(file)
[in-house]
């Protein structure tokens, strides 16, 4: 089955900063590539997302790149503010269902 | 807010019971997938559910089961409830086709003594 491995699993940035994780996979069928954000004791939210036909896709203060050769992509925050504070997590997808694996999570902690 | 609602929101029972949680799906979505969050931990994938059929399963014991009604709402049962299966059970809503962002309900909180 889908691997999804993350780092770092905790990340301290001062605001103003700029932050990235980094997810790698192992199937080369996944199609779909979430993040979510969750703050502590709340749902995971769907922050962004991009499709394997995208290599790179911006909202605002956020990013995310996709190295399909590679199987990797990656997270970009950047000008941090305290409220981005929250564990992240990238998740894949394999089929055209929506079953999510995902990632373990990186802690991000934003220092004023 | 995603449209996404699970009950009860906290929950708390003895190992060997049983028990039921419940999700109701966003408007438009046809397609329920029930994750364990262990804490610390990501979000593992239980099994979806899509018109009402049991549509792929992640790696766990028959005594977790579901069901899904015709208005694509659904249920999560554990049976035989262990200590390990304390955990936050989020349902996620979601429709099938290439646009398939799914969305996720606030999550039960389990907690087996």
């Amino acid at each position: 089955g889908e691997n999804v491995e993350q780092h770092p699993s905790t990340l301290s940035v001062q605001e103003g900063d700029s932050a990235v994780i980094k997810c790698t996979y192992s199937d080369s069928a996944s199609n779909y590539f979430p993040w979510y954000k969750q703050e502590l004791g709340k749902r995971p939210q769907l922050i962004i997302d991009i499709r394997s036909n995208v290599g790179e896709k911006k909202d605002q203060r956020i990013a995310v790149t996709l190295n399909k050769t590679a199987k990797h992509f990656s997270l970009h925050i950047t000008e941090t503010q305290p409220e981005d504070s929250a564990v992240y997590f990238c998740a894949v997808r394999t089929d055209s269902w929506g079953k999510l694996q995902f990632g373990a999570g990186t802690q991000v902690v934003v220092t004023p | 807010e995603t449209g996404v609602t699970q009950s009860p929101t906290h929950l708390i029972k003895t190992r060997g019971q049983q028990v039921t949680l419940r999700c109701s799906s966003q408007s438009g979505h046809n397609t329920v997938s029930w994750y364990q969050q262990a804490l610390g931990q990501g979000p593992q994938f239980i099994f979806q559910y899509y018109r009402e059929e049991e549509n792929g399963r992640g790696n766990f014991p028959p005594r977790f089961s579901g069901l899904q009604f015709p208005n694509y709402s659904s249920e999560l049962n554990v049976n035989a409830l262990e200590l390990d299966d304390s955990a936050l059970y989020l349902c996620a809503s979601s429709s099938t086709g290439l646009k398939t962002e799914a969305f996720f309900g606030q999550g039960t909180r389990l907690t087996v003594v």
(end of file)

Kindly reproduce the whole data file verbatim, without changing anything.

[in-house]
């Protein structure tokens, strides 16, 4: 089955900063590539997302790149503010269902 | 807010019971997938559910089961409830086709003594 491995699993940035994780996979069928954000004791939210036909896709203060050769992509925050504070997590997808694996999570902690 | 609602929101029972949680799906979505969050931990994938059929399963014991009604709402049962299966059970809503962002309900909180 889908691997999804993350780092770092905790990340301290001062605001103003700029932050990235980094997810790698192992199937080369996944199609779909979430993040979510969750703050502590709340749902995971769907922050962004991009499709394997995208290599790179911006909202605002956020990013995310996709190295399909590679199987990797990656997270970009950047000008941090305290409220981005929250564990992240990238998740894949394999089929055209929506079953999510995902990632373990990186802690991000934003220092004023 | 995603449209996404699970009950009860906290929950708390003895190992060997049983028990039921419940999700109701966003408007438009046809397609329920029930994750364990262990804490610390990501979000593992239980099994979806899509018109009402049991549509792929992640790696766990028959005594977790579901069901899904015709208005694509659904249920999560554990049976035989262990200590390990304390955990936050989020349902996620979601429709099938290439646009398939799914969305996720606030999550039960389990907690087996």
């Amino acid at each position: 089955g889908e691997n999804v491995e993350q780092h770092p699993s905790t990340l301290s940035v001062q605001e103003g900063d700029s932050a990235v994780i980094k997810c790698t996979y192992s199937d080369s069928a996944s199609n779909y590539f979430p993040w979510y954000k969750q703050e502590l004791g709340k749902r995971p939210q769907l922050i962004i997302d991009i499709r394997s036909n995208v290599g790179e896709k911006k909202d605002q203060r956020i990013a995310v790149t996709l190295n399909k050769t590679a199987k990797h992509f990656s997270l970009h925050i950047t000008e941090t503010q305290p409220e981005d504070s929250a564990v992240y997590f990238c998740a894949v997808r394999t089929d055209s269902w929506g079953k999510l694996q995902f990632g373990a999570g990186t802690q991000v902690v934003v220092t004023p | 807010e995603t449209g996404v609602t699970q009950s009860p929101t906290h929950l708390i029972k003895t190992r060997g019971q049983q028990v039921t949680l419940r999700c109701s799906s966003q408007s438009g979505h046809n397609t329920v997938s029930w994750y364990q969050q262990a804490l610390g931990q990501g979000p593992q994938f239980i099994f979806q559910y899509y018109r009402e059929e049991e549509n792929g399963r992640g790696n766990f014991p028959p005594r977790f089961s579901g069901l899904q009604f015709p208005n694509y709402s659904s249920e999560l049962n554990v049976n035989a409830l262990e200590l390990d299966d304390s955990a936050l059970y989020l349902c996620a809503s979601s429709s099938t086709g290439l646009k398939t962002e799914a969305f996720f309900g606030q999550g039960t909180r389990l907690t087996v003594v």